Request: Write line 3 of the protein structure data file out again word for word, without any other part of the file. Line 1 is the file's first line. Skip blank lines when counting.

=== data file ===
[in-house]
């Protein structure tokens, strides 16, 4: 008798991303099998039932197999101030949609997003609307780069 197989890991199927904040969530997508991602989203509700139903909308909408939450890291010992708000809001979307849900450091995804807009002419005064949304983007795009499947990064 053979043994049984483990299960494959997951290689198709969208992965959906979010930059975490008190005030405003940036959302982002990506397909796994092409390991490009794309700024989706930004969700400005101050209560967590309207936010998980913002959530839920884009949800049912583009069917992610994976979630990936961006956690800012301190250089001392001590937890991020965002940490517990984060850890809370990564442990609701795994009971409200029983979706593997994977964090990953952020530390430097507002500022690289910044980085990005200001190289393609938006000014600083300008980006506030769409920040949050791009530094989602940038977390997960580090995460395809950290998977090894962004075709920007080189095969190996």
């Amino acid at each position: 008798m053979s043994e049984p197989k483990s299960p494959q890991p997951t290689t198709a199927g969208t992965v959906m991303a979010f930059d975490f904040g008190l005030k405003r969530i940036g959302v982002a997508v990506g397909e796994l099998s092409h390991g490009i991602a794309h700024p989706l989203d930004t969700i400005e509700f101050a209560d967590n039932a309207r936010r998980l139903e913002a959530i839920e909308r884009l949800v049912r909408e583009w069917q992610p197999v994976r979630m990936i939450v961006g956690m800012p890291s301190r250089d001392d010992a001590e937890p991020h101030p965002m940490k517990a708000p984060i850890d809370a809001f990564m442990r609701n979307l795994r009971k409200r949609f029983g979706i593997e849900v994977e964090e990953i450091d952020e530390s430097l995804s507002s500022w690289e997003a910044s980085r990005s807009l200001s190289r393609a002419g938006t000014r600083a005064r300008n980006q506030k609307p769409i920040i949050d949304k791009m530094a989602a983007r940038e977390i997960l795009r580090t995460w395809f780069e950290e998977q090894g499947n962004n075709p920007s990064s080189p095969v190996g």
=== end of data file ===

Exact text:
């Amino acid at each position: 008798m053979s043994e049984p197989k483990s299960p494959q890991p997951t290689t198709a199927g969208t992965v959906m991303a979010f930059d975490f904040g008190l005030k405003r969530i940036g959302v982002a997508v990506g397909e796994l099998s092409h390991g490009i991602a794309h700024p989706l989203d930004t969700i400005e509700f101050a209560d967590n039932a309207r936010r998980l139903e913002a959530i839920e909308r884009l949800v049912r909408e583009w069917q992610p197999v994976r979630m990936i939450v961006g956690m800012p890291s301190r250089d001392d010992a001590e937890p991020h101030p965002m940490k517990a708000p984060i850890d809370a809001f990564m442990r609701n979307l795994r009971k409200r949609f029983g979706i593997e849900v994977e964090e990953i450091d952020e530390s430097l995804s507002s500022w690289e997003a910044s980085r990005s807009l200001s190289r393609a002419g938006t000014r600083a005064r300008n980006q506030k609307p769409i920040i949050d949304k791009m530094a989602a983007r940038e977390i997960l795009r580090t995460w395809f780069e950290e998977q090894g499947n962004n075709p920007s990064s080189p095969v190996g």